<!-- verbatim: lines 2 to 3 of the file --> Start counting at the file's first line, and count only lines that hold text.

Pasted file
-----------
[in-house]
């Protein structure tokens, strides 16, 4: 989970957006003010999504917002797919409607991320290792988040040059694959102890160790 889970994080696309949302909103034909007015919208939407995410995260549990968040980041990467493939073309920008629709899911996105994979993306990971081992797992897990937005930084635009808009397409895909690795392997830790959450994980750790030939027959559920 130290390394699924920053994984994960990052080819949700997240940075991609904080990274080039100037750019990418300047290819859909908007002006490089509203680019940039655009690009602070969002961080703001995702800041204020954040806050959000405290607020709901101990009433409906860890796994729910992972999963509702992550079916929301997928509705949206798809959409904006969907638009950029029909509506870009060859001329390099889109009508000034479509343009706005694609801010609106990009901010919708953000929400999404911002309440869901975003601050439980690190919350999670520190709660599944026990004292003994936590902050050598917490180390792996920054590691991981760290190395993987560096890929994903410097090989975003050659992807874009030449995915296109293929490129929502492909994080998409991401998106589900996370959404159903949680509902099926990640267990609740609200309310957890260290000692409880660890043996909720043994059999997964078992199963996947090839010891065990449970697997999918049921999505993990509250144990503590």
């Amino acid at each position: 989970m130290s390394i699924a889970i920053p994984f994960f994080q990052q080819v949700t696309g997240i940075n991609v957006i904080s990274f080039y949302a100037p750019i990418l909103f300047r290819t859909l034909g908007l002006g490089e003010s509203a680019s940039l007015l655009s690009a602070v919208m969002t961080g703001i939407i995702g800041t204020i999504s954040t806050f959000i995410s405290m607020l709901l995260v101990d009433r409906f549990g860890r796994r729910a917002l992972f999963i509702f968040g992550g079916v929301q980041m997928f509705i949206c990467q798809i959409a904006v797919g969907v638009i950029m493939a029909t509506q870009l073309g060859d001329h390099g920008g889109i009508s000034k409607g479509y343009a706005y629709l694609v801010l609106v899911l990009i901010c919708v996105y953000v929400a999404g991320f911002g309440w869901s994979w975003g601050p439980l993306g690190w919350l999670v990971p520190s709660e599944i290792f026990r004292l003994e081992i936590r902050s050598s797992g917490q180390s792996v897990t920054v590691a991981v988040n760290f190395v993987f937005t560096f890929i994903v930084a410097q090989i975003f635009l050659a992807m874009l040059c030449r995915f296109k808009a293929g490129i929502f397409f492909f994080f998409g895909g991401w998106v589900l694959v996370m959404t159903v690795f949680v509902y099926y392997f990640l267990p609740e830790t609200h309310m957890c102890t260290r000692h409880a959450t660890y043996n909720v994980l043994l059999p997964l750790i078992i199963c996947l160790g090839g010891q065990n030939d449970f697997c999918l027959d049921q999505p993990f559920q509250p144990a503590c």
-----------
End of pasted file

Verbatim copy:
């Protein structure tokens, strides 16, 4: 989970957006003010999504917002797919409607991320290792988040040059694959102890160790 889970994080696309949302909103034909007015919208939407995410995260549990968040980041990467493939073309920008629709899911996105994979993306990971081992797992897990937005930084635009808009397409895909690795392997830790959450994980750790030939027959559920 130290390394699924920053994984994960990052080819949700997240940075991609904080990274080039100037750019990418300047290819859909908007002006490089509203680019940039655009690009602070969002961080703001995702800041204020954040806050959000405290607020709901101990009433409906860890796994729910992972999963509702992550079916929301997928509705949206798809959409904006969907638009950029029909509506870009060859001329390099889109009508000034479509343009706005694609801010609106990009901010919708953000929400999404911002309440869901975003601050439980690190919350999670520190709660599944026990004292003994936590902050050598917490180390792996920054590691991981760290190395993987560096890929994903410097090989975003050659992807874009030449995915296109293929490129929502492909994080998409991401998106589900996370959404159903949680509902099926990640267990609740609200309310957890260290000692409880660890043996909720043994059999997964078992199963996947090839010891065990449970697997999918049921999505993990509250144990503590």
């Amino acid at each position: 989970m130290s390394i699924a889970i920053p994984f994960f994080q990052q080819v949700t696309g997240i940075n991609v957006i904080s990274f080039y949302a100037p750019i990418l909103f300047r290819t859909l034909g908007l002006g490089e003010s509203a680019s940039l007015l655009s690009a602070v919208m969002t961080g703001i939407i995702g800041t204020i999504s954040t806050f959000i995410s405290m607020l709901l995260v101990d009433r409906f549990g860890r796994r729910a917002l992972f999963i509702f968040g992550g079916v929301q980041m997928f509705i949206c990467q798809i959409a904006v797919g969907v638009i950029m493939a029909t509506q870009l073309g060859d001329h390099g920008g889109i009508s000034k409607g479509y343009a706005y629709l694609v801010l609106v899911l990009i901010c919708v996105y953000v929400a999404g991320f911002g309440w869901s994979w975003g601050p439980l993306g690190w919350l999670v990971p520190s709660e599944i290792f026990r004292l003994e081992i936590r902050s050598s797992g917490q180390s792996v897990t920054v590691a991981v988040n760290f190395v993987f937005t560096f890929i994903v930084a410097q090989i975003f635009l050659a992807m874009l040059c030449r995915f296109k808009a293929g490129i929502f397409f492909f994080f998409g895909g991401w998106v589900l694959v996370m959404t159903v690795f949680v509902y099926y392997f990640l267990p609740e830790t609200h309310m957890c102890t260290r000692h409880a959450t660890y043996n909720v994980l043994l059999p997964l750790i078992i199963c996947l160790g090839g010891q065990n030939d449970f697997c999918l027959d049921q999505p993990f559920q509250p144990a503590c």